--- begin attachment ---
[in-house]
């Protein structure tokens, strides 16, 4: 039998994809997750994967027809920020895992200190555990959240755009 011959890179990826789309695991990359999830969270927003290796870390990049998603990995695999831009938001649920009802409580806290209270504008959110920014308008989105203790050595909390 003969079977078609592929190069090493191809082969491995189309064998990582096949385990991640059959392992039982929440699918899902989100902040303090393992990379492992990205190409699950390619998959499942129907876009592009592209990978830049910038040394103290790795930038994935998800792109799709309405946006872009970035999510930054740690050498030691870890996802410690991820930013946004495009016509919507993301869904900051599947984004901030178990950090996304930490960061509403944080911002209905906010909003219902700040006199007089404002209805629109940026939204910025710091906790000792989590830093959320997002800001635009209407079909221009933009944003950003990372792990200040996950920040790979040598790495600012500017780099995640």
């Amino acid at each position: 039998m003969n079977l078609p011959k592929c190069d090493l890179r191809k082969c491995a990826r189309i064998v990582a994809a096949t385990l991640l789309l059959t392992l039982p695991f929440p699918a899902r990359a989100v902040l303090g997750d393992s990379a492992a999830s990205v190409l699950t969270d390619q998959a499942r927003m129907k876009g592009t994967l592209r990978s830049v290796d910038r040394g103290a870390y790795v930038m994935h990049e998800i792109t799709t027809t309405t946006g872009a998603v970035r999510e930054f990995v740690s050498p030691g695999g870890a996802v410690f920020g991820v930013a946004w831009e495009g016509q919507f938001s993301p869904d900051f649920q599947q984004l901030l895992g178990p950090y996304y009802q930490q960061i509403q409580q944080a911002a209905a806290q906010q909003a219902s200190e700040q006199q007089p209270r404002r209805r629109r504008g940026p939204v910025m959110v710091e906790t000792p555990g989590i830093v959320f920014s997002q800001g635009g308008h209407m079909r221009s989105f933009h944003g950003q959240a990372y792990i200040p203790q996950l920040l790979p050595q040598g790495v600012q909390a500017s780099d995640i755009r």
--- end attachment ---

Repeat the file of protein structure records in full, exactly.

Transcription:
[in-house]
């Protein structure tokens, strides 16, 4: 039998994809997750994967027809920020895992200190555990959240755009 011959890179990826789309695991990359999830969270927003290796870390990049998603990995695999831009938001649920009802409580806290209270504008959110920014308008989105203790050595909390 003969079977078609592929190069090493191809082969491995189309064998990582096949385990991640059959392992039982929440699918899902989100902040303090393992990379492992990205190409699950390619998959499942129907876009592009592209990978830049910038040394103290790795930038994935998800792109799709309405946006872009970035999510930054740690050498030691870890996802410690991820930013946004495009016509919507993301869904900051599947984004901030178990950090996304930490960061509403944080911002209905906010909003219902700040006199007089404002209805629109940026939204910025710091906790000792989590830093959320997002800001635009209407079909221009933009944003950003990372792990200040996950920040790979040598790495600012500017780099995640």
């Amino acid at each position: 039998m003969n079977l078609p011959k592929c190069d090493l890179r191809k082969c491995a990826r189309i064998v990582a994809a096949t385990l991640l789309l059959t392992l039982p695991f929440p699918a899902r990359a989100v902040l303090g997750d393992s990379a492992a999830s990205v190409l699950t969270d390619q998959a499942r927003m129907k876009g592009t994967l592209r990978s830049v290796d910038r040394g103290a870390y790795v930038m994935h990049e998800i792109t799709t027809t309405t946006g872009a998603v970035r999510e930054f990995v740690s050498p030691g695999g870890a996802v410690f920020g991820v930013a946004w831009e495009g016509q919507f938001s993301p869904d900051f649920q599947q984004l901030l895992g178990p950090y996304y009802q930490q960061i509403q409580q944080a911002a209905a806290q906010q909003a219902s200190e700040q006199q007089p209270r404002r209805r629109r504008g940026p939204v910025m959110v710091e906790t000792p555990g989590i830093v959320f920014s997002q800001g635009g308008h209407m079909r221009s989105f933009h944003g950003q959240a990372y792990i200040p203790q996950l920040l790979p050595q040598g790495v600012q909390a500017s780099d995640i755009r």